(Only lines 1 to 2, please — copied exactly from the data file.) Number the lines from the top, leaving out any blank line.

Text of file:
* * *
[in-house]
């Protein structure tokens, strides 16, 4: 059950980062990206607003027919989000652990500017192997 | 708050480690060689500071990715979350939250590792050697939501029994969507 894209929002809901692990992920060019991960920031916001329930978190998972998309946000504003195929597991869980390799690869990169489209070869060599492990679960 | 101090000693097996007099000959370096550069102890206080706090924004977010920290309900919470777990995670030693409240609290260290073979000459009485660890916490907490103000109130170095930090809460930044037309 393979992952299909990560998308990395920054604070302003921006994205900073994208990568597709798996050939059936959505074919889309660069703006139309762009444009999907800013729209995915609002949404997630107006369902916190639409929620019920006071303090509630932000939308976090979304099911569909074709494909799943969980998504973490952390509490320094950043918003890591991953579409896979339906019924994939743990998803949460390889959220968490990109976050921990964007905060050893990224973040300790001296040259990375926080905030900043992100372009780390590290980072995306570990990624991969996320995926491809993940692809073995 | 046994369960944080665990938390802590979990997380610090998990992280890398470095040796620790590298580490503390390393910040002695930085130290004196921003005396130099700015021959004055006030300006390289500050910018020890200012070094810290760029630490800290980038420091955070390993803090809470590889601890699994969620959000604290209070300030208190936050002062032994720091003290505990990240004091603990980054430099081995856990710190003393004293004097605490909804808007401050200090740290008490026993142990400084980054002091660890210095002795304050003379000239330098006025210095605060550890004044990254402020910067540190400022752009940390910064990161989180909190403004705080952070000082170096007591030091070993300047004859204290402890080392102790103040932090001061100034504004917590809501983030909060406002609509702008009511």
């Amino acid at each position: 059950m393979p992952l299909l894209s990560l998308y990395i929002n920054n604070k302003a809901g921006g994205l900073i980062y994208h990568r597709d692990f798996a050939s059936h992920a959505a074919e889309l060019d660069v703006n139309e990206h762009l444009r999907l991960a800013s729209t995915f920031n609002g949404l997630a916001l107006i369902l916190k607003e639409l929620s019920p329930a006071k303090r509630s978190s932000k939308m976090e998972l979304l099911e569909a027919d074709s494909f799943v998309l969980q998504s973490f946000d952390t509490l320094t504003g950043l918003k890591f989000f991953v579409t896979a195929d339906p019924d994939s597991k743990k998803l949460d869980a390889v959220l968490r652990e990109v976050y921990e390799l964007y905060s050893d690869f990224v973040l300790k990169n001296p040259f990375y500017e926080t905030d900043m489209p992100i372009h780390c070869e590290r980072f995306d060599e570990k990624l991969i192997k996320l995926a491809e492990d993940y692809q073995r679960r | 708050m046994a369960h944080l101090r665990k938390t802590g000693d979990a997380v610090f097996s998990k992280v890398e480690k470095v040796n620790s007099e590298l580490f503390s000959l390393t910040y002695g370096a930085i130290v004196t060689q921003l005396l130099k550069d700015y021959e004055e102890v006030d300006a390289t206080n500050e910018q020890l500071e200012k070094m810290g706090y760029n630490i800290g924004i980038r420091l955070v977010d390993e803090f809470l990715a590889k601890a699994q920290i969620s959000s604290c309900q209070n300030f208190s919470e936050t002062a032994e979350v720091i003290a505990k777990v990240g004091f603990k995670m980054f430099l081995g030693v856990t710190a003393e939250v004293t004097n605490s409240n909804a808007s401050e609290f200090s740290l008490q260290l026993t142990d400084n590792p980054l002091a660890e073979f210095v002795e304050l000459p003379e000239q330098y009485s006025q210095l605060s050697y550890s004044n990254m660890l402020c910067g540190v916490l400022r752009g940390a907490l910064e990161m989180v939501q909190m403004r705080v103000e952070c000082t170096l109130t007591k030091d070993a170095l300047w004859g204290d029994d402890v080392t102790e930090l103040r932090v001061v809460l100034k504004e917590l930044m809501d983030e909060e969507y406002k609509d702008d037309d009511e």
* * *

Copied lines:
[in-house]
């Protein structure tokens, strides 16, 4: 059950980062990206607003027919989000652990500017192997 | 708050480690060689500071990715979350939250590792050697939501029994969507 894209929002809901692990992920060019991960920031916001329930978190998972998309946000504003195929597991869980390799690869990169489209070869060599492990679960 | 101090000693097996007099000959370096550069102890206080706090924004977010920290309900919470777990995670030693409240609290260290073979000459009485660890916490907490103000109130170095930090809460930044037309 393979992952299909990560998308990395920054604070302003921006994205900073994208990568597709798996050939059936959505074919889309660069703006139309762009444009999907800013729209995915609002949404997630107006369902916190639409929620019920006071303090509630932000939308976090979304099911569909074709494909799943969980998504973490952390509490320094950043918003890591991953579409896979339906019924994939743990998803949460390889959220968490990109976050921990964007905060050893990224973040300790001296040259990375926080905030900043992100372009780390590290980072995306570990990624991969996320995926491809993940692809073995 | 046994369960944080665990938390802590979990997380610090998990992280890398470095040796620790590298580490503390390393910040002695930085130290004196921003005396130099700015021959004055006030300006390289500050910018020890200012070094810290760029630490800290980038420091955070390993803090809470590889601890699994969620959000604290209070300030208190936050002062032994720091003290505990990240004091603990980054430099081995856990710190003393004293004097605490909804808007401050200090740290008490026993142990400084980054002091660890210095002795304050003379000239330098006025210095605060550890004044990254402020910067540190400022752009940390910064990161989180909190403004705080952070000082170096007591030091070993300047004859204290402890080392102790103040932090001061100034504004917590809501983030909060406002609509702008009511």